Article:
I have communicated directly with governments through the appropriate procedure on many of these cases, and I am pleased that in most instances governments have responded and that a number of those responses have indicated steps toward addressing the problems identified. As can be seen from my report to the Council, in some of the cases examined I have submitted detailed observations and recommendations regarding the actions I believe should be taken to address the situations, within the framework of the relevant international norms.
On occasion, my examination of specific cases has involved on site visits. Last June I visited Guatemala to investigate the situation of indigenous peoples affected by the Marlin gold mine in the Sipacapa and San Miguel Ixtahuacán municipalities. I would like to again express my gratitude to the Government of Guatemala and to the Maya peoples of that country for the outstanding reception and cooperation I received during the visit. I issued a preliminary note on my findings and am currently completing my full report.
In addition to examining specific cases, I have continued to report more comprehensively on the overall situations of indigenous peoples in various countries. This year I completed country reports on Botswana, Australia, and the Russian Federation following visits to these countries. I also completed a report on Colombia to follow-up on the recommendations of my predecessor, and a report on the status of the implementation of constitutional norms in Ecuador, likewise following visits to those countries. I have issued preliminary notes but am still in the process of completing my reports following visits to New Zealand and to the Sapmi region of Finland, Norway and Sweden.
Within the fourth area of my work, which involves thematic studies, I have continued efforts to contribute to better understanding about cross-cutting issues that are of concern to indigenous peoples around the world. This year I included in my annual report the Human Rights Council a study on the responsibilities of private companies to respect the rights of indigenous peoples. I have also addressed a number of other issues in various aspects of my work, including the issues addressed my cooperative engagement with the Permanent Forum and Expert Mechanism and in my report this year to the General Assembly. I would like to turn to those issues now.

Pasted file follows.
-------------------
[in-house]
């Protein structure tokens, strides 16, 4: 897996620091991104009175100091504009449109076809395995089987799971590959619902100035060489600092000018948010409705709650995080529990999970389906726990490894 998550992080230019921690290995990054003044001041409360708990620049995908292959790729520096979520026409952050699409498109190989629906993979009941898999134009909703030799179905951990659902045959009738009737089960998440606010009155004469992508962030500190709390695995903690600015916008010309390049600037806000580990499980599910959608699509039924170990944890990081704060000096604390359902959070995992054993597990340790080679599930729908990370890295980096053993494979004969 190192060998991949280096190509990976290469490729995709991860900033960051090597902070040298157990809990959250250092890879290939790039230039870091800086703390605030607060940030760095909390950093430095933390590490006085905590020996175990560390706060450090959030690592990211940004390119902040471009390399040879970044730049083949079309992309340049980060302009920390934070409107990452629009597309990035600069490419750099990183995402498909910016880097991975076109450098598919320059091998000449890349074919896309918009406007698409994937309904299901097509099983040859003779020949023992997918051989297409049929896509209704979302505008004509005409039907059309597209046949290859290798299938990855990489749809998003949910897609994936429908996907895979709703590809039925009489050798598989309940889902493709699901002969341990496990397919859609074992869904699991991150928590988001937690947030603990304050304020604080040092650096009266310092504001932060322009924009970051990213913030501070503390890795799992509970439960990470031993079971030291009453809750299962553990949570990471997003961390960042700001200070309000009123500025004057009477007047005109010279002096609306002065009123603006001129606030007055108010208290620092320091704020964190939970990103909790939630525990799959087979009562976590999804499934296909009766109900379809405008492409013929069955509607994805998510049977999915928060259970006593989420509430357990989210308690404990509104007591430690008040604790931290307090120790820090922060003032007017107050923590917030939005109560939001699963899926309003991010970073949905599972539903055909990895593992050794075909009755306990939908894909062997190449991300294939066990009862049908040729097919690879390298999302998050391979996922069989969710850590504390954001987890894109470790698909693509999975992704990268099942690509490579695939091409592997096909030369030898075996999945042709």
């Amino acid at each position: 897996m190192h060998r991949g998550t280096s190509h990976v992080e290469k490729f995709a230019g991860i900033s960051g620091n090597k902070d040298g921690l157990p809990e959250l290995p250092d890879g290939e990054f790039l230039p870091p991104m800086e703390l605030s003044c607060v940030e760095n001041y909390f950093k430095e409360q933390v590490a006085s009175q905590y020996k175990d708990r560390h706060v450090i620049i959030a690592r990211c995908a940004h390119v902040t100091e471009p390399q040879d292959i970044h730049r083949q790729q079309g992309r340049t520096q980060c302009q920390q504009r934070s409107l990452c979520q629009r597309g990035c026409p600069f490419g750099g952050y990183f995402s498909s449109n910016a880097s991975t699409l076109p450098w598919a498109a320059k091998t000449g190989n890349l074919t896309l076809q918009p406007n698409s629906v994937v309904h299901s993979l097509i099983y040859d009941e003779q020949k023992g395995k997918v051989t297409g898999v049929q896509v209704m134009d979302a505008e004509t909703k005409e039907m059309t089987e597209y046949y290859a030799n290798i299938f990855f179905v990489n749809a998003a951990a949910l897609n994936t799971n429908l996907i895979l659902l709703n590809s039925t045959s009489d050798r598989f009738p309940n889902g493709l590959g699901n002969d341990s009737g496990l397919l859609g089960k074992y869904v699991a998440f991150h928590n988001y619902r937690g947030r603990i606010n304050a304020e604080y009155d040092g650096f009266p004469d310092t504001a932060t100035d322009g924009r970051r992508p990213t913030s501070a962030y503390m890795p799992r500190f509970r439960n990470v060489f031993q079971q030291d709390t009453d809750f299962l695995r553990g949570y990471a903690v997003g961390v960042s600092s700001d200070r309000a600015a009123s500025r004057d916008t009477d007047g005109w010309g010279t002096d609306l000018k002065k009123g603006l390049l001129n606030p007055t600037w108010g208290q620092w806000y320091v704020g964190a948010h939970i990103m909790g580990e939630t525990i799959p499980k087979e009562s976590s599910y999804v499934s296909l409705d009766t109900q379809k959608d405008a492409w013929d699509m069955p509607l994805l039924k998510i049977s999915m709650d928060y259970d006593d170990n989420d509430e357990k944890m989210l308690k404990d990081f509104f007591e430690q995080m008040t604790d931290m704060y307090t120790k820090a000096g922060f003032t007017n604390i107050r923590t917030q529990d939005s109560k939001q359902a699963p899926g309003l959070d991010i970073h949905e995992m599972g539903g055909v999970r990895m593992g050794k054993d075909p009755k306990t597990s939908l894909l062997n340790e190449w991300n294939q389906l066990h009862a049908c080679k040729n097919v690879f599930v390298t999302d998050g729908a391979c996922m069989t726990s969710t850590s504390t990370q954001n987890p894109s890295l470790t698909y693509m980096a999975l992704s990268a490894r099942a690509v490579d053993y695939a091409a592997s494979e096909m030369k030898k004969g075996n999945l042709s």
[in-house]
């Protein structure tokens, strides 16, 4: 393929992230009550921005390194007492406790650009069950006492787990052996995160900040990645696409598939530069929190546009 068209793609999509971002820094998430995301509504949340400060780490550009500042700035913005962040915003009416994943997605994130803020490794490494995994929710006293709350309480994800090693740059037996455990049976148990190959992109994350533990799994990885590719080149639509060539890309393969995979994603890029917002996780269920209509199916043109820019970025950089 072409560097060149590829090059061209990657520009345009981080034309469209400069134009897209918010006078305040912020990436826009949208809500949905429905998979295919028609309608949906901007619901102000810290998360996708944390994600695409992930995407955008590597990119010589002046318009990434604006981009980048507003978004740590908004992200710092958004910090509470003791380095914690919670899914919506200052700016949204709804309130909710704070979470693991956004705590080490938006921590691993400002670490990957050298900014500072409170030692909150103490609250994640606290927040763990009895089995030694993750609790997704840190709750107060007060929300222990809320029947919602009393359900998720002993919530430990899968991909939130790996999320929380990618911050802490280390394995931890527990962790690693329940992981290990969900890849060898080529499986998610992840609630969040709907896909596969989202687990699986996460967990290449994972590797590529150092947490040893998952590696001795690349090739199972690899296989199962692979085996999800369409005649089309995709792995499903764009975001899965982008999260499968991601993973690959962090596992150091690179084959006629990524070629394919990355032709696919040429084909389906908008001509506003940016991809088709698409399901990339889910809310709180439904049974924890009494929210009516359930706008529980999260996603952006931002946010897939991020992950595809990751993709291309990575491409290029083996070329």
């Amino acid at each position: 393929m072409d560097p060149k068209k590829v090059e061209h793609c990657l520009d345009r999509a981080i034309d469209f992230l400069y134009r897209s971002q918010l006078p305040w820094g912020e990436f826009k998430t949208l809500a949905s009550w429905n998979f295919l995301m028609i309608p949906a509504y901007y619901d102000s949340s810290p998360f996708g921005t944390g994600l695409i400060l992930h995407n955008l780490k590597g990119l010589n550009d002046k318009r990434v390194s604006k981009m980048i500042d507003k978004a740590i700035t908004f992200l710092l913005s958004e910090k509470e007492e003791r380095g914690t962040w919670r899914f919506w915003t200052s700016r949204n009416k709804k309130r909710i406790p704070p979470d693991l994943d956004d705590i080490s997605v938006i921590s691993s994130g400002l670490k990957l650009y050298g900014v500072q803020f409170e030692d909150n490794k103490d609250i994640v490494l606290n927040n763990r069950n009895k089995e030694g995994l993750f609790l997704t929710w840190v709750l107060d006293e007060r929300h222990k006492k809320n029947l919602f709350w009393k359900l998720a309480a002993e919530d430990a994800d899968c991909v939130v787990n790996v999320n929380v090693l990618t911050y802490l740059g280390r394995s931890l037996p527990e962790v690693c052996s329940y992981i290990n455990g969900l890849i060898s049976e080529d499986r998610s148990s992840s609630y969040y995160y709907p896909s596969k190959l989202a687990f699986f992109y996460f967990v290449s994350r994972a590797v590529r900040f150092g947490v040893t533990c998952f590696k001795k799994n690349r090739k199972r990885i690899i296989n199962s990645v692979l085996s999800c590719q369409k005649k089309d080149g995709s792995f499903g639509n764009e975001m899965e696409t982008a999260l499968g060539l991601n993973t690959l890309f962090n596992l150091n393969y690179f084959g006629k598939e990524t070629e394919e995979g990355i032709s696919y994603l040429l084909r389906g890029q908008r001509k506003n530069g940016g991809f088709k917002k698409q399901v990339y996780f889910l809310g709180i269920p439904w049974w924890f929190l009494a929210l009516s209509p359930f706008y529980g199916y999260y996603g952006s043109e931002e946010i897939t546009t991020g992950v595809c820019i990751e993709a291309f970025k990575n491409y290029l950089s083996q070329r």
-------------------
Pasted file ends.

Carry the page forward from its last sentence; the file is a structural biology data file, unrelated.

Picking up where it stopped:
Development with identity and culture
During my annual presentation to the Permanent Forum this year, I offered observations on the theme of the Forum's ninth session, which was development with identity and culture I noted that the right to development is a right of all peoples including indigenous peoples. However, there are particular concerns relating to indigenous peoples that must be taken into account with regards to development activities that affect them. These concerns stem from the extreme disadvantages that indigenous peoples face across a range of social and economic indicators, the dispossession of lands and natural resources, their historical exclusion from State decision making, and their aspirations to maintain and transmit to future generations their distinct identities and cultures.
As described in my report, my observations on development addressed issues of concern dealing with economic and infrastructure development projects that affect indigenous peoples, development projects aimed specifically at benefitting indigenous peoples, and the need to enhance indigenous self-determination in the development process. In relation to self-determination, I emphasize the need for promoting capacity-building for indigenous peoples, the strengthening of indigenous peoples' own institutions and self-government structures, and the need to provide the opportunity for indigenous peoples to participate as equal partners in the development process.